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Summer Weeds

Weeds that appear in hot summer weather are some of the toughest to control. They germinate when your lawn is under stress from heat, humidity, and drought and thrive under these conditions. Some summer weeds are grass-like and are not susceptible to ‘normal’ weed control measures.  Here are some of the weeds you will be seeing during these hot summer months.

Nutsedge

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Nutsedge
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If a bright, yellow-green, grass-like weed is detracting from your lawn’s beauty, there’s a good chance that you’re dealing with nutsedge.  Nutsedge is a yellow-green warm-season perennial. It has upright, grass-like leaves with a glossy upper surface and dull lower surface that emerge from the base of the plant. The leaves are 1/8 to 1/2 inch wide, up to 3 feet long, and have parallel veins with a prominent midvein.  Its flat-topped, burr-like flowers occur July to September and are affixed to the end of a stout triangular stem. It grows in all soil types, especially moist ones, but does not tolerate shade.

Nutsedge is a perennial weed that is hard to eliminate, mainly because it reproduces itself from tubers beneath the soil. If you hand-pull nutsedge, the tuber is usually left behind and will regerminate. Nutsedge grows quickly in low, wet soil. Left unchecked, it will grow as tall as 2-3 feet! Pro-Lawn-Plus’s 5 Treatment program includes a summer weed spray, that helps control nutsedge.  But in lawns with an abundance of nutsedge, it is usually necessary to add one or two supplemental treatments.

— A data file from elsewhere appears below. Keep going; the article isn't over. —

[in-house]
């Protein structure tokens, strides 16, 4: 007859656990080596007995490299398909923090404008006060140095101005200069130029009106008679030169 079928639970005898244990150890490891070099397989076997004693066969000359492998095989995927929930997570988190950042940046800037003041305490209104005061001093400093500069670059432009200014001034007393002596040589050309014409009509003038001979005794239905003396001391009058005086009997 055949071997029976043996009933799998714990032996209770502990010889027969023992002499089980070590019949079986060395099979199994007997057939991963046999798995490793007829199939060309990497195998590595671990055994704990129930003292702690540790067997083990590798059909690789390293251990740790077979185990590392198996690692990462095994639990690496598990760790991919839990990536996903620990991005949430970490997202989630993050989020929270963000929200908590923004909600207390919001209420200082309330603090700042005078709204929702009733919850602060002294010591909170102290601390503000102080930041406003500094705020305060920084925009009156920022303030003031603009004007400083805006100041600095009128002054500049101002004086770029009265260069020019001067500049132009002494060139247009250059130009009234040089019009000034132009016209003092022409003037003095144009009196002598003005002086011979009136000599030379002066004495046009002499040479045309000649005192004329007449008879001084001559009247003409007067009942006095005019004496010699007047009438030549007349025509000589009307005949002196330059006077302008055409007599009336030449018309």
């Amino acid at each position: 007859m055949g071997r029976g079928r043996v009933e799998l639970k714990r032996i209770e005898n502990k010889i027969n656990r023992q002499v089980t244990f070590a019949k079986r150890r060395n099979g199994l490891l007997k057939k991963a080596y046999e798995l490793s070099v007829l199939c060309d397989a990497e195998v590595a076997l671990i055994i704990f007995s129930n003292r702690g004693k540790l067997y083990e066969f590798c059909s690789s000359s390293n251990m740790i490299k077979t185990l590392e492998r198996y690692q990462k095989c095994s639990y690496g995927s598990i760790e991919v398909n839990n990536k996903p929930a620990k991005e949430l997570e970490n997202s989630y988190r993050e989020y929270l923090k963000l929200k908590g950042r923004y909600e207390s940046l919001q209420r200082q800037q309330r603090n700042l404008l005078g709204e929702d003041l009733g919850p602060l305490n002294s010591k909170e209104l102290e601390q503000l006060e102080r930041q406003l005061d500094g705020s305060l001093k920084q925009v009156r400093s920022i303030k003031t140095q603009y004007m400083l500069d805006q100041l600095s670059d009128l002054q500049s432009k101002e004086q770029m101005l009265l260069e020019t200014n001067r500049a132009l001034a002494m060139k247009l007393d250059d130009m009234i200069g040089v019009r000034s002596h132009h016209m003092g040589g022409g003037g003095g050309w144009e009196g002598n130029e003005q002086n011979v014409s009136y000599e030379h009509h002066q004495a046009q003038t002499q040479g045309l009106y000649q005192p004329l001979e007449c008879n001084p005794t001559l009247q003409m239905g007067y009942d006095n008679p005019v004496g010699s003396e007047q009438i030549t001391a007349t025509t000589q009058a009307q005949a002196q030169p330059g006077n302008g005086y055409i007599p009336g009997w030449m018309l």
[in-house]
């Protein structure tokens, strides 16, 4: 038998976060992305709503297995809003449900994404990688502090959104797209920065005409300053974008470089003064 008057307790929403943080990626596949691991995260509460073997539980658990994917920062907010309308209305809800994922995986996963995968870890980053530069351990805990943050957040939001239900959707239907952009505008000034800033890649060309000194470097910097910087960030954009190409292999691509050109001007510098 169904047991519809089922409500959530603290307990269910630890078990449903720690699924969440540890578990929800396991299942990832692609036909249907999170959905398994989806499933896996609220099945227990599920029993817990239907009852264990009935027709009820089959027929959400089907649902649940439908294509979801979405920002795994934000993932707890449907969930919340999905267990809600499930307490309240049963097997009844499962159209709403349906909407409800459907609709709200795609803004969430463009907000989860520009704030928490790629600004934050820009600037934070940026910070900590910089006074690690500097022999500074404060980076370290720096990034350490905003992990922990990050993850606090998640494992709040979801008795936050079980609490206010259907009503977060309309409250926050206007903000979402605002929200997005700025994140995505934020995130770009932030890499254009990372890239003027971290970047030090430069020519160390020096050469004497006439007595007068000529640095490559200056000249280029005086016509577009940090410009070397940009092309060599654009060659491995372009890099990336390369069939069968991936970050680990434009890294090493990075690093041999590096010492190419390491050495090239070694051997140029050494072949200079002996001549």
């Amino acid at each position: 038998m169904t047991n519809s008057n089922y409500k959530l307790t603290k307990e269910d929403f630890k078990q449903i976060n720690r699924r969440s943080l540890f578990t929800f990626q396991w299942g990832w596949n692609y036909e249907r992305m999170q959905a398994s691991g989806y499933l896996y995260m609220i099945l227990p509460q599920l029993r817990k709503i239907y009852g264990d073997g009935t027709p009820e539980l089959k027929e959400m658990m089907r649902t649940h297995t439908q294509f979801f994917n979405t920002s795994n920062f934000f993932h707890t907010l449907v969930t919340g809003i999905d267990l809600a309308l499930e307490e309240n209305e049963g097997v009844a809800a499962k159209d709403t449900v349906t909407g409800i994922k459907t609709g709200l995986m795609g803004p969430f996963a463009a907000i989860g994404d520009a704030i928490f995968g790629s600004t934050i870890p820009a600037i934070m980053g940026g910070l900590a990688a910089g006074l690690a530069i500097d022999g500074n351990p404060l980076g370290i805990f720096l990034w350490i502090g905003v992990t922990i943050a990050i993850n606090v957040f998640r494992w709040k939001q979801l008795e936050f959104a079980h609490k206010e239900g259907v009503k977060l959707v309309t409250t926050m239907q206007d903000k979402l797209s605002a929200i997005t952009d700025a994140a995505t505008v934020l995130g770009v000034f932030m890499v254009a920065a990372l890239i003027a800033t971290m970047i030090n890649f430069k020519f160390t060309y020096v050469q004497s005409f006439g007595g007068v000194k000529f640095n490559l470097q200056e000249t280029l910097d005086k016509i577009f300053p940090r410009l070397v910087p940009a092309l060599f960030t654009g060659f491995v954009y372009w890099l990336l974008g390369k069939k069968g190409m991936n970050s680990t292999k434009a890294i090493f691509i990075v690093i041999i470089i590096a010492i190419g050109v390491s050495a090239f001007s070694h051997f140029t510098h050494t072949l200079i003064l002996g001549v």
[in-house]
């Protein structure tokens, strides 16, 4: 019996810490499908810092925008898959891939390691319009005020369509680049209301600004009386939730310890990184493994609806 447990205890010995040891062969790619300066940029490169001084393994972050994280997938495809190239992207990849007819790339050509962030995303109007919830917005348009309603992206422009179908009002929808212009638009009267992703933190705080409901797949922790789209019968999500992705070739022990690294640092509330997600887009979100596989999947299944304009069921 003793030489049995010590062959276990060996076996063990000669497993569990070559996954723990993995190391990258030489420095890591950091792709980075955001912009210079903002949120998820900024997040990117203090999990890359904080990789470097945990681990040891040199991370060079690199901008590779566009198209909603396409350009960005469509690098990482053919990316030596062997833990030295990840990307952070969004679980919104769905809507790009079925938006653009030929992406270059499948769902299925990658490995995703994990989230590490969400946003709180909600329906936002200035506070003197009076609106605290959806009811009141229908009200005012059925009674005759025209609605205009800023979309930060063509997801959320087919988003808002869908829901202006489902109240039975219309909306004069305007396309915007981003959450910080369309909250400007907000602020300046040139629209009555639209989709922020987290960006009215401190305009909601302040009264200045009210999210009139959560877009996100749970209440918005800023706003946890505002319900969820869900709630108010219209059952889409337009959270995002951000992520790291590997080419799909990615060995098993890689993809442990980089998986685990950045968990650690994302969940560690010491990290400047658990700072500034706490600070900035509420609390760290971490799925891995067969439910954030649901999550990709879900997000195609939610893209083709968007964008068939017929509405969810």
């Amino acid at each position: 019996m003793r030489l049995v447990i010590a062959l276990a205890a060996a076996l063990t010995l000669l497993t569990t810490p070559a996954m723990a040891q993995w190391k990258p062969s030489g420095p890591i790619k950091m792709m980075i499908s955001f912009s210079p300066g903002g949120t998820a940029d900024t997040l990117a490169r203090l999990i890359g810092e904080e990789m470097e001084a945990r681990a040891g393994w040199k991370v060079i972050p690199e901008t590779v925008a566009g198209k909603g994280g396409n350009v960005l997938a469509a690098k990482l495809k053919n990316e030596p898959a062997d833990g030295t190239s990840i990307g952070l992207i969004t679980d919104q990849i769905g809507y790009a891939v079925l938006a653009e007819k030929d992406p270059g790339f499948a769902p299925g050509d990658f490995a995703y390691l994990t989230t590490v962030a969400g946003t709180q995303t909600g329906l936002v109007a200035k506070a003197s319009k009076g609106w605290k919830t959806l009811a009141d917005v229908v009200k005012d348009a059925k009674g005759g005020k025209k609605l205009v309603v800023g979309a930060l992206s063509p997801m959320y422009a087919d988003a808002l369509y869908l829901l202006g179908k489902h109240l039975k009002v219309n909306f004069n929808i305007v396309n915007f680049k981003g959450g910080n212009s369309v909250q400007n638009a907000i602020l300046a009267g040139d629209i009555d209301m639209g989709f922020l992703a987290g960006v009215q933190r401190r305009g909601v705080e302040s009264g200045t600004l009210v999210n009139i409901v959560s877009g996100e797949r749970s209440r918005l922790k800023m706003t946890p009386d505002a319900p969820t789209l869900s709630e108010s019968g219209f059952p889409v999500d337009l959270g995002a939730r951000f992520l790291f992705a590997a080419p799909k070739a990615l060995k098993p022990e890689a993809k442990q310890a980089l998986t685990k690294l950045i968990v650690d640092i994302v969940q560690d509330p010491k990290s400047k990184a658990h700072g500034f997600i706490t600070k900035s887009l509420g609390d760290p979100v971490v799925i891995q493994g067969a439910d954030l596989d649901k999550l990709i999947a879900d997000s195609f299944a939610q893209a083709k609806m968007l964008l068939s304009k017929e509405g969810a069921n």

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Oxalis yellow/purple

Creeping woodsorrel is a spreading perennial weed with a reddish-purple color that frequently roots at the nodes. The three heart-shaped leaves of creeping woodsorrel are nearly identical to yellow woodsorrel. It is sometimes mistaken for white clover. Creeping woodsorrel is most commonly introduced to the landscape through nursery container-grown landscape plants. Once transplanted and established it will quickly escape the landscape beds and invade the surrounding turf. Established creeping woodsorrel is difficult to manage and control because it is also resistant to most weed control products.

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Spotted Spurge

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Spotted Spurge
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Spotted Spurge is a summer annual that produces seeds in 60 to 90 degrees Fahrenheit. From a central taproot, it grows a flat, extensively-branched mat up to 2 feet in diameter. The stems leak a milky sap when broken. Its leaves are small, oval and up to 3/5 inch long. They can be purple-spotted and hairy. Flowers occur June to October and are small and cup-shaped. It is found in thin, drought-stressed soil in hot climates and closely mowed grass. This weed is resistant to many weed control products. To minimize Spotted Spurge, water deeply, aerate your lawn, fertilize in autumn and avoid close mowing.

Click for more information on Spotted Spurge.

 

For information about these and other weeds, visit the Difficult to control weeds section of our website.

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